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São Paulo state IT workers union SindPD is considering turning to the courts, and ultimately calling for a technology "black out" if employers refuse to meet its demands, the organization's president, Antonio Neto, told BNamericas.
After a round of demonstrations outside the headquarters of leading Brazilian technology companies, such as software developer Totvs and IT services firm Tivit, SindPD will return to the bargaining table this Friday (Feb 25). Negotiations between SindPD and IT employers union Seprosp occur annually and began this year in January.
SindPD, Neto said, will again ask Seprosp for the following concessions: an 11.9% raise in linear wages, new salary floors, profit-sharing plans and daily food subsidies.
"The sector had a very good year in 2010," Neto said. "There was 10-15% growth for the market, with some companies performing much better than that."
SindPD originally proposed pay raises exceeding 13%, which the union derived by adding inflation expectations to the country's gross domestic product growth rate, Neto added. The association since lowered its figure to 11.9%. Seprosp thus far has offered a 6.47% increase, slightly above the 5.9% inflation rate in 2010. Last year, SindPD accepted a 6% hike.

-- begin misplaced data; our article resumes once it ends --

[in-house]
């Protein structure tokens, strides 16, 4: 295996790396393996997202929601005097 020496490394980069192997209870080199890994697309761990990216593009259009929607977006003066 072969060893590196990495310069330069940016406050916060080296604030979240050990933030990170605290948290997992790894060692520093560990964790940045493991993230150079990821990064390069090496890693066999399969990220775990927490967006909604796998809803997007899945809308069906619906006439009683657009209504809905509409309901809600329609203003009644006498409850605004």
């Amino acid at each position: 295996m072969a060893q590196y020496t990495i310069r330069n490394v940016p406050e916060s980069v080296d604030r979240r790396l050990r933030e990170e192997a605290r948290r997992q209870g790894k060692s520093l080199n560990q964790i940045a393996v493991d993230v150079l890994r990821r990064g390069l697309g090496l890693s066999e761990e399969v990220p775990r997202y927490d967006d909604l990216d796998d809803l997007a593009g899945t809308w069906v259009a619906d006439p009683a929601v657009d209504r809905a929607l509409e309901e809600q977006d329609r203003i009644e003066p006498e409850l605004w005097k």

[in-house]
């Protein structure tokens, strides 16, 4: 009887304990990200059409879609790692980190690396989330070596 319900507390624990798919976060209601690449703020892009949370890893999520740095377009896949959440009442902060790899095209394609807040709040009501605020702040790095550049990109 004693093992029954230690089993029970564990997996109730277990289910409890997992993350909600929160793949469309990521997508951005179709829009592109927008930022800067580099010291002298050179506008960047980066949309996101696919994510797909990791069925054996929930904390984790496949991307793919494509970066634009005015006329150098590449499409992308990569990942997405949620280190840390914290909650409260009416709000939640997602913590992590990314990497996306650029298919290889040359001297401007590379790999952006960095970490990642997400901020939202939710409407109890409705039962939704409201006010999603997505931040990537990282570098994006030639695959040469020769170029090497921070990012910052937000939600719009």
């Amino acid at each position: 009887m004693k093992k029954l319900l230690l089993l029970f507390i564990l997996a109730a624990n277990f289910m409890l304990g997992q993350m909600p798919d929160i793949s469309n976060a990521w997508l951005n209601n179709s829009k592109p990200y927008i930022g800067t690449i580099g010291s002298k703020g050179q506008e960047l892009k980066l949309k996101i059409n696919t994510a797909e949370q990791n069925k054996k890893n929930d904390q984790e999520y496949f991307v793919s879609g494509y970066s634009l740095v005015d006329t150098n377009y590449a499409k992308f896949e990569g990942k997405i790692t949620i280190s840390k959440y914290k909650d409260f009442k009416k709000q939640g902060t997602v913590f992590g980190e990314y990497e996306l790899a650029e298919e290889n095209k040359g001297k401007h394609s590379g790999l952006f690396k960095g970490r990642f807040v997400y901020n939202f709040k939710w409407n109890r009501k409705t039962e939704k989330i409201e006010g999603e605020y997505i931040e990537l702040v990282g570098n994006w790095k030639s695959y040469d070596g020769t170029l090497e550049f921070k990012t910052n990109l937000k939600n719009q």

SindPD also negotiates with businesses individually, Neto said. The union came to an independent agreement in 2010 with Indian conglomerate Tata and hopes to do the same this year.
Totvs, which employs the majority of its 9,000-member staff in Brazil, already provides its employees with benefits such as profit-sharing options and food vouchers, a spokesperson for the company told BNamericas. However, the company shares Seprosp's view on remuneration.
"Totvs supports salary correction using the same rational for adjusting the minimum wage, which preserves buying power without creating inflationary pressure," a Totvs representative said in an email.
Tivit declined to comment on negotiations with SindPD. Seprosp also failed to return repeated calls for comment.
Neto said SindPD would eventually decide whether to petition state judges for analysis and mediation of an accord. Enacting Brazil's first IT work stoppage, or "paralyzing" the sector, would be the union's last recourse.
"You can imagine the impact on business if all software programs were to stop functioning and support were to cease," Neto said.
Nearly 90,000 IT workers at more than 7,800 companies in São Paulo ultimately could be impacted by a settlement between SindPD and Seprosp.